What are your favorite Jedi mind tricks?

Originally published November 28, 2012.

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24 Responses to “6 Jedi Mind Tricks That Convince People To Eat Healthy”

  1. AJ says:

    Great post, Darya!

  2. Maggie says:

    “Simply swipe your hand slowly in front of their faces and tell them this isn’t the healthy food they’re looking for.”

    So Derren Brown. :-)

  3. Love it! Goes to show that Star Wars references are good for any day of the week and any subject matter.
    You are so right about presenting healthy food in a not so healthy way.

  4. DEA says:

    Much of this makes sense to me (unfortunately), but I’d quibble with the “moan with pleasure” bit. There is little that turns me off more than hearing someone moan while eating, and based on the flinching around the table when we eat with one particular relative, I’d say I’m not alone. I’d rather watch someone blow their nose.

  5. Satyakant K says:

    Hello,

    I do think all these would work the way you describe them; they sound like advertising techniques that are used commercially for a lot of products, including food items. But I have a problem with the fact that most if not all of it essentially amounts to deception, lying (effectively), and providing incomplete information. At what point does one stop treating people like kids who must be cajoled into doing what is good for them as opposed to adults who can identify what is good for them, who realise that pleasure is not everything and some pain is inevitable, who can draw conclusions independently for new data as opposed to extrapolating from poorly correlated past experiences, who understand the concept of “unknown unknowns” ?

    Regards,

    Satya

  6. Yup, great tricks! I try to be really casual. Quinoa? Oh it’s just like rice. What’s this? Oh just some greens.

  7. Jessica says:

    Lol, I love this post! Cauliflower french fries is my favorite part!

    I absolutely love your site and what you are doing for health awareness. I have felt for a long time that food and nutrition are the keys to physical health. I’m frequently disgusted by the overabundance of unnecessary medications that are handed out in cocktails for ailments that could easily be cured by diet change. Likewise, I am very saddened by the way that poisonous processed foods are marketed to the uninformed consumer, particularly the children, who are most vulnerable to nutritional deficiencies.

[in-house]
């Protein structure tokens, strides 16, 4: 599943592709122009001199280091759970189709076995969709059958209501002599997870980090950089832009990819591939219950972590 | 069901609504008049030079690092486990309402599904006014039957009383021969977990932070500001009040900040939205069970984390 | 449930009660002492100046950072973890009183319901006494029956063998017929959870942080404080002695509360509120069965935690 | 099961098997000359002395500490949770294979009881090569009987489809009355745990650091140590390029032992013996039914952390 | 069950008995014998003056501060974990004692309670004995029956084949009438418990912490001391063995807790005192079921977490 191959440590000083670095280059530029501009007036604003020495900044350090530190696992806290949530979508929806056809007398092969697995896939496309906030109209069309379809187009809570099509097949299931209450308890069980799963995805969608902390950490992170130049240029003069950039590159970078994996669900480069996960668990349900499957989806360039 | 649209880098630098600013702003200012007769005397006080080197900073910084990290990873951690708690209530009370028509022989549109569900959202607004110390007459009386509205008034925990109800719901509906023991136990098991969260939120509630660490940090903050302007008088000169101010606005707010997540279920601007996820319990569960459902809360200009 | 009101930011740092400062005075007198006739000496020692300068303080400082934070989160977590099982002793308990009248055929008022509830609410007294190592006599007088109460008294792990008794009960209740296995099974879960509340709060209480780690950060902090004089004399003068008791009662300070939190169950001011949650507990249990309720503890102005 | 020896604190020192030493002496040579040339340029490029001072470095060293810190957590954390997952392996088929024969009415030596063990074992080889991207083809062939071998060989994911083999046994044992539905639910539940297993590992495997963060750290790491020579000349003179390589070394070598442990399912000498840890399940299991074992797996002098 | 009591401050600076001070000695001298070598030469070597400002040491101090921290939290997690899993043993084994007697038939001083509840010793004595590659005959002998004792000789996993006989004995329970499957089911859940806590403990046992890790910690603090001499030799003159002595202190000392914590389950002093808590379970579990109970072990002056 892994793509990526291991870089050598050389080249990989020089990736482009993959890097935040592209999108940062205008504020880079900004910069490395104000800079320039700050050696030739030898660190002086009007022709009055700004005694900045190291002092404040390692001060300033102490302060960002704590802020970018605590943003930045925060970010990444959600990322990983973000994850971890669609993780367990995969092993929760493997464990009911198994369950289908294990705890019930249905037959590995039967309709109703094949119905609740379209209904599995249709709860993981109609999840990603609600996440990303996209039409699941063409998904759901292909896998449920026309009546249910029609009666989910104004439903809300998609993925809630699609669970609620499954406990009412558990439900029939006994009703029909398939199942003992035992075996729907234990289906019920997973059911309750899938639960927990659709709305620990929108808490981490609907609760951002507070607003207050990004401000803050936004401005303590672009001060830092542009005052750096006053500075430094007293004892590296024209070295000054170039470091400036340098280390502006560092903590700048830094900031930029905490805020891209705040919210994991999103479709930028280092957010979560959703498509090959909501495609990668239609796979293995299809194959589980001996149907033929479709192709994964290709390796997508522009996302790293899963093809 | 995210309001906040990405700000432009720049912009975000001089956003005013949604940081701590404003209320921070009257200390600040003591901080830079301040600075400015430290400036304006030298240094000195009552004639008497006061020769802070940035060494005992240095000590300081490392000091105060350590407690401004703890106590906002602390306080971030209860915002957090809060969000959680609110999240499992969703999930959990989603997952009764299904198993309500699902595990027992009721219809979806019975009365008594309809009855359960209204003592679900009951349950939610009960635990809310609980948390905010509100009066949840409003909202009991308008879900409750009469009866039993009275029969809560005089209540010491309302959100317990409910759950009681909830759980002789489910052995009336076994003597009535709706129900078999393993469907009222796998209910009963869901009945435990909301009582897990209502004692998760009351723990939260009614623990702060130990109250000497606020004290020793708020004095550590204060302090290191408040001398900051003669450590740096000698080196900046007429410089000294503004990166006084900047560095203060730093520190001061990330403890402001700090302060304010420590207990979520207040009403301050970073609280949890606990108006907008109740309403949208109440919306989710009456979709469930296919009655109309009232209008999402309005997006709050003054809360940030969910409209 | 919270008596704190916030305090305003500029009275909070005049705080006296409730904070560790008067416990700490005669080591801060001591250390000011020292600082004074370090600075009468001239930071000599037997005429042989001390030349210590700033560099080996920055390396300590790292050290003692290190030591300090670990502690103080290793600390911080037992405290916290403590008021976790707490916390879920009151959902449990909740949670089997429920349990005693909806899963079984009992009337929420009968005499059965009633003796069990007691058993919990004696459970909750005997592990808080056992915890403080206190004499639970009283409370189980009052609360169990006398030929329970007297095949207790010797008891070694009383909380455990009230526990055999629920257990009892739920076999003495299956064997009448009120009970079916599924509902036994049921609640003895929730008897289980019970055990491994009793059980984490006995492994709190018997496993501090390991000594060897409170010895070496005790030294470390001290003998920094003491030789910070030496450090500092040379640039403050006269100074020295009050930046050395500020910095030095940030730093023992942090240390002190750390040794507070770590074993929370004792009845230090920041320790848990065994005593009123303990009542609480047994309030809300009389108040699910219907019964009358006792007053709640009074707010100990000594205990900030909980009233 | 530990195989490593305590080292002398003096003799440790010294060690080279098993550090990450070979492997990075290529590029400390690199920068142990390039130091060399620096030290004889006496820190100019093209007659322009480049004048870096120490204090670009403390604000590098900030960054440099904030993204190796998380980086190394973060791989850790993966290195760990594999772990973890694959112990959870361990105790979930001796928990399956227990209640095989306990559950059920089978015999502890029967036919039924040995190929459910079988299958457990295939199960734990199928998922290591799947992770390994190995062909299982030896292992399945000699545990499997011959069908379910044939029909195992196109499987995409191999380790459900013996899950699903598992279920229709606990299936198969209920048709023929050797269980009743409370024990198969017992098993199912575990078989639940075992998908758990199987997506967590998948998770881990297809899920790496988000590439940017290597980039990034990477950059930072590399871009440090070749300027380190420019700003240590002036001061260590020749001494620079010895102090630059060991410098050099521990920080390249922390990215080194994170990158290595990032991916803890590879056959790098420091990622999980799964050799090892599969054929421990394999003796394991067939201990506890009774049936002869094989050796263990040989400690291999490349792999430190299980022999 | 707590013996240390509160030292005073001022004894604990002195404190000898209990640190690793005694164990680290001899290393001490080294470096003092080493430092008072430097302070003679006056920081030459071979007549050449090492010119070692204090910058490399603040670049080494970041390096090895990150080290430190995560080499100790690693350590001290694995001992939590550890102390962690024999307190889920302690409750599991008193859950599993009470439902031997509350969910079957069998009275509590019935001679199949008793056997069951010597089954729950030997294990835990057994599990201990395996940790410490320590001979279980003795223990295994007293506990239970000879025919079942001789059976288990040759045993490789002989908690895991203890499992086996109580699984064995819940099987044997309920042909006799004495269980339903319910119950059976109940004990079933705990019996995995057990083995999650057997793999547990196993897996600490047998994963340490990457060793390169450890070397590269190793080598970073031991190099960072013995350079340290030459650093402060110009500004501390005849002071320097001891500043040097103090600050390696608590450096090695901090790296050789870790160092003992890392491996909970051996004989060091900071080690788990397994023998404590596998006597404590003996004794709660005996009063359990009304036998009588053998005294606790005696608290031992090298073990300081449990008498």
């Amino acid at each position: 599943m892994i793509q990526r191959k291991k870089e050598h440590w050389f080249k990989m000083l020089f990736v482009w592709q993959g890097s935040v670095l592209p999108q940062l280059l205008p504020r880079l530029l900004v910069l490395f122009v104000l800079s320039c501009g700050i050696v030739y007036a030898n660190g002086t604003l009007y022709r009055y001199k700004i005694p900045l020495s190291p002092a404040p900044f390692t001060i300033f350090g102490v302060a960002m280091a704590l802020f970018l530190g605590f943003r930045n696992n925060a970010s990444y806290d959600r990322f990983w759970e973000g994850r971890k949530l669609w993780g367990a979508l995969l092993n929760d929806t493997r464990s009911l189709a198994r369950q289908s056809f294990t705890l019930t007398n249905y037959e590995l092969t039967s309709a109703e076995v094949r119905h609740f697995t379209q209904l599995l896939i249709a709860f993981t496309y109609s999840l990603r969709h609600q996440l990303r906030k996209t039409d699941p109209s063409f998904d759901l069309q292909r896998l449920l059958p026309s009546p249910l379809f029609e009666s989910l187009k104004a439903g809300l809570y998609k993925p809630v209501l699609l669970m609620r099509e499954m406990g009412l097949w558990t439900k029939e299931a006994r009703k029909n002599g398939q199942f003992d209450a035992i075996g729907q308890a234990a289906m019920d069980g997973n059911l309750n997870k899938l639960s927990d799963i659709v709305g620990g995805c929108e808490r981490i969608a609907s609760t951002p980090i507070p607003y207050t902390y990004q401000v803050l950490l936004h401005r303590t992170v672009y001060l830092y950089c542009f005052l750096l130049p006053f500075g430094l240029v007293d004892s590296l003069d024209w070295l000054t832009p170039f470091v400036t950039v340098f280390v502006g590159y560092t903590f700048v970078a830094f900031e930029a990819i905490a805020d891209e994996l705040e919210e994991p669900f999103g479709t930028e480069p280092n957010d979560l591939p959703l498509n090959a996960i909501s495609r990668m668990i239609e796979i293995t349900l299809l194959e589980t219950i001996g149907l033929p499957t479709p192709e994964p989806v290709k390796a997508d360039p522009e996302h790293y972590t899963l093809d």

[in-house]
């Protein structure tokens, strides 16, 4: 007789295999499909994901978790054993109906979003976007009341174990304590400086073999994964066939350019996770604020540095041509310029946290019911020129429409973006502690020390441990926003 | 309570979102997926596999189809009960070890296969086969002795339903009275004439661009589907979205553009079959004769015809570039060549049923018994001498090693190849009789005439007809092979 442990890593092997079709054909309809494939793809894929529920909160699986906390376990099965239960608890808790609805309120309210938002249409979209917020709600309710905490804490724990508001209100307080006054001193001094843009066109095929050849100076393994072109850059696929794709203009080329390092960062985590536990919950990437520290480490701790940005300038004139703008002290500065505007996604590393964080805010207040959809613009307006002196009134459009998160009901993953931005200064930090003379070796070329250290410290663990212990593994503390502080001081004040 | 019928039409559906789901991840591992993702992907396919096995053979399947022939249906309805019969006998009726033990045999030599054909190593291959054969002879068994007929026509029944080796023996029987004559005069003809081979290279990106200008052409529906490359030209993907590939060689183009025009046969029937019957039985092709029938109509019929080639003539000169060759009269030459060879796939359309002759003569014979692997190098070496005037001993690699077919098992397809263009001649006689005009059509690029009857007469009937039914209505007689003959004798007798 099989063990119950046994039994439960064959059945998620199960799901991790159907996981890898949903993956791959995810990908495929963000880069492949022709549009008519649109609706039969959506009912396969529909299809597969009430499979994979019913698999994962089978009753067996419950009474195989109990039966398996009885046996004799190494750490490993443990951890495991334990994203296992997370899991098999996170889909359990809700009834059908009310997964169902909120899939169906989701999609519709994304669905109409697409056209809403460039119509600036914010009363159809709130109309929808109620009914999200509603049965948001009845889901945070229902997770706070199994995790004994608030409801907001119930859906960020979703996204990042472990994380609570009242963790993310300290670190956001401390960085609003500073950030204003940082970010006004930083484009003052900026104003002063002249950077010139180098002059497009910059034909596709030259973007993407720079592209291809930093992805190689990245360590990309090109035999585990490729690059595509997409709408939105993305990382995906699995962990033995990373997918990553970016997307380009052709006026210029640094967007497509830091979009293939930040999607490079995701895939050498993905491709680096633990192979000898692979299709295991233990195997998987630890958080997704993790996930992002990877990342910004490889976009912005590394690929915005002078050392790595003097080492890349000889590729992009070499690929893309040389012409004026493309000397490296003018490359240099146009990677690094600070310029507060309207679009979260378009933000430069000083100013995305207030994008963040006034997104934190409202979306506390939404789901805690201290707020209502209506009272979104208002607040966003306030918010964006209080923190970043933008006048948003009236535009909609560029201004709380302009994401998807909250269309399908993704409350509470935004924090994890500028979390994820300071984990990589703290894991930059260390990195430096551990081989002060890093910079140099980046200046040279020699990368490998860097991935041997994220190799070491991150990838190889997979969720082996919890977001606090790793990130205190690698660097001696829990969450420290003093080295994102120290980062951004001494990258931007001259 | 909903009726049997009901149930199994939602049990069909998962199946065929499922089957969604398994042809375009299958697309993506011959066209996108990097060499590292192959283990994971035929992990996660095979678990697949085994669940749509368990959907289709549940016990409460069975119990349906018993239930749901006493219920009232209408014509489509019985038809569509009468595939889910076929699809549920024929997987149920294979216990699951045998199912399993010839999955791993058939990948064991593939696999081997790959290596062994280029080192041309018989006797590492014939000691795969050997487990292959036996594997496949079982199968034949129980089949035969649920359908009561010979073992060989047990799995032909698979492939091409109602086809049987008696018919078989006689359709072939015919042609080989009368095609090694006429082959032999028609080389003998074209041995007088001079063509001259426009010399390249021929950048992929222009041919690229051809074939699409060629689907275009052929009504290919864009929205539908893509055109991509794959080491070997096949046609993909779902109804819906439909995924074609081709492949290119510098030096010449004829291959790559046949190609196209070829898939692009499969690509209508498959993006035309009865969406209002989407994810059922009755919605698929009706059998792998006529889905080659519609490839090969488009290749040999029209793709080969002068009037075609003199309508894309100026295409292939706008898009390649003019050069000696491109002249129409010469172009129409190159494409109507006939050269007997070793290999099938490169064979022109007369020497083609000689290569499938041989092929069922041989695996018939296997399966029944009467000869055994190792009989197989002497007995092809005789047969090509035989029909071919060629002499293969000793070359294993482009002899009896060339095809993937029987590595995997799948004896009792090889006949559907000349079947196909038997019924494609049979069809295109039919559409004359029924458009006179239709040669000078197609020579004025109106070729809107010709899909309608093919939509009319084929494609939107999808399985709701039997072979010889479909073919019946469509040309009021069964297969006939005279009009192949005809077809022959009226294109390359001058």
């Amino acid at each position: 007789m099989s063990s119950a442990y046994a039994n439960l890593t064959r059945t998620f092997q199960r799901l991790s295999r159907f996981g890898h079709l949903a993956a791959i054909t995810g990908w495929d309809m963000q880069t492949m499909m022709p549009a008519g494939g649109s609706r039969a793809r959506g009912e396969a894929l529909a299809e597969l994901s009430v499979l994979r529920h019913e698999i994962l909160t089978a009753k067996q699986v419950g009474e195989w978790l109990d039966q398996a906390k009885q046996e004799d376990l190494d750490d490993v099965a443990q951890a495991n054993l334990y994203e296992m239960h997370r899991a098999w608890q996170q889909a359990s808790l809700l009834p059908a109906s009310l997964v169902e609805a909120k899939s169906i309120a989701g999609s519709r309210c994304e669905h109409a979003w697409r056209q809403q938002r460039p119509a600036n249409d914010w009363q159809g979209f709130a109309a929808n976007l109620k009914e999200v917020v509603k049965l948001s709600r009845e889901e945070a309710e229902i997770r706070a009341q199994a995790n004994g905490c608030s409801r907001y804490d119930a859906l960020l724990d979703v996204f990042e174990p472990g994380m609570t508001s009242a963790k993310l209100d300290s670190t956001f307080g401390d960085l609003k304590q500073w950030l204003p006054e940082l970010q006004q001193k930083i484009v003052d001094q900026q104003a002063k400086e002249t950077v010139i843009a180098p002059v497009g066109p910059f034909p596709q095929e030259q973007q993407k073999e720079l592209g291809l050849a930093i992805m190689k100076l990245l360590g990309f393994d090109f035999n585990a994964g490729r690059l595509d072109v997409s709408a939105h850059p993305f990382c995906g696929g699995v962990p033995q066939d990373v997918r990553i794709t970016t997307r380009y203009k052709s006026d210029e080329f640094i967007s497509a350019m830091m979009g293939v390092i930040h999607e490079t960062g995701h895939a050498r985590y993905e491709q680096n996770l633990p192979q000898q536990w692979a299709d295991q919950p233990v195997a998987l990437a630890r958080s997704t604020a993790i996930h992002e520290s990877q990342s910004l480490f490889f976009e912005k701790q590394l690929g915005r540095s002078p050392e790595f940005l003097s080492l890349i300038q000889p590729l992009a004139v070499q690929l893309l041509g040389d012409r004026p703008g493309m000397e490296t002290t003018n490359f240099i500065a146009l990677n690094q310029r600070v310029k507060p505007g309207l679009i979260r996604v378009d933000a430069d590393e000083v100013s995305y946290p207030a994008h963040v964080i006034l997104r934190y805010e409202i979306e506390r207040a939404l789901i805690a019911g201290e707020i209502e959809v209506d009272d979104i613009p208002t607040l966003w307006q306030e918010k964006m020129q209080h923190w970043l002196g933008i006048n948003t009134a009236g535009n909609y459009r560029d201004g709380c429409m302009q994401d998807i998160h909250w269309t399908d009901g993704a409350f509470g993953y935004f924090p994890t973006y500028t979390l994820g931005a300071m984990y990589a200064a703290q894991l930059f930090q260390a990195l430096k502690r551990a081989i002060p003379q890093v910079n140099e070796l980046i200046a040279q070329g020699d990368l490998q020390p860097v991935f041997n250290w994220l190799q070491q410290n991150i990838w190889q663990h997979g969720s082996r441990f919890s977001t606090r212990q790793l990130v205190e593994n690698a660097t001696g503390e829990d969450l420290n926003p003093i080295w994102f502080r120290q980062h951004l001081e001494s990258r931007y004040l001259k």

I’m so glad I found this site. Expect frequent visits :)

  8. So far I haven’t had any issues with getting people to try my healthy food. If they don’t want to eat it then it leaves more for me. Who can say no to sweet potato french fries and paleo chili?

  9. Alex says:

    Playing tricks with each other’s mind is intellectually dishonest. Supposing that people are stupid is even worse. The ends don’t justify the means.
    Will you lie to your kids rather than teach them a priori the benefits of healthy food? Seriously?

    • Darya Pino says:

      I disagree. It isn’t about lying, it’s about getting around pre-existing biases. It is often easier to sell the benefits of healthy eating after someone understands that the food actually tastes good. For half a century the food industry has been telling us that good tasting food has to be bad for you, and that healthy food almost always tastes bad. People aren’t stupid, but what we’ve been told is healthy–diet foods and flavorless industrial vegetables–often do taste bad. This has created many biases against vegetables and healthy food, and getting people to give health a chance can be incredibly difficult (I do this for a living).

      Understanding basic psychology and using it to frame foods in a more positive light may be crafty, but it isn’t deceptive. If it ultimately gets people to change their habits, it could save lives. That sounds like enough of a justification to me.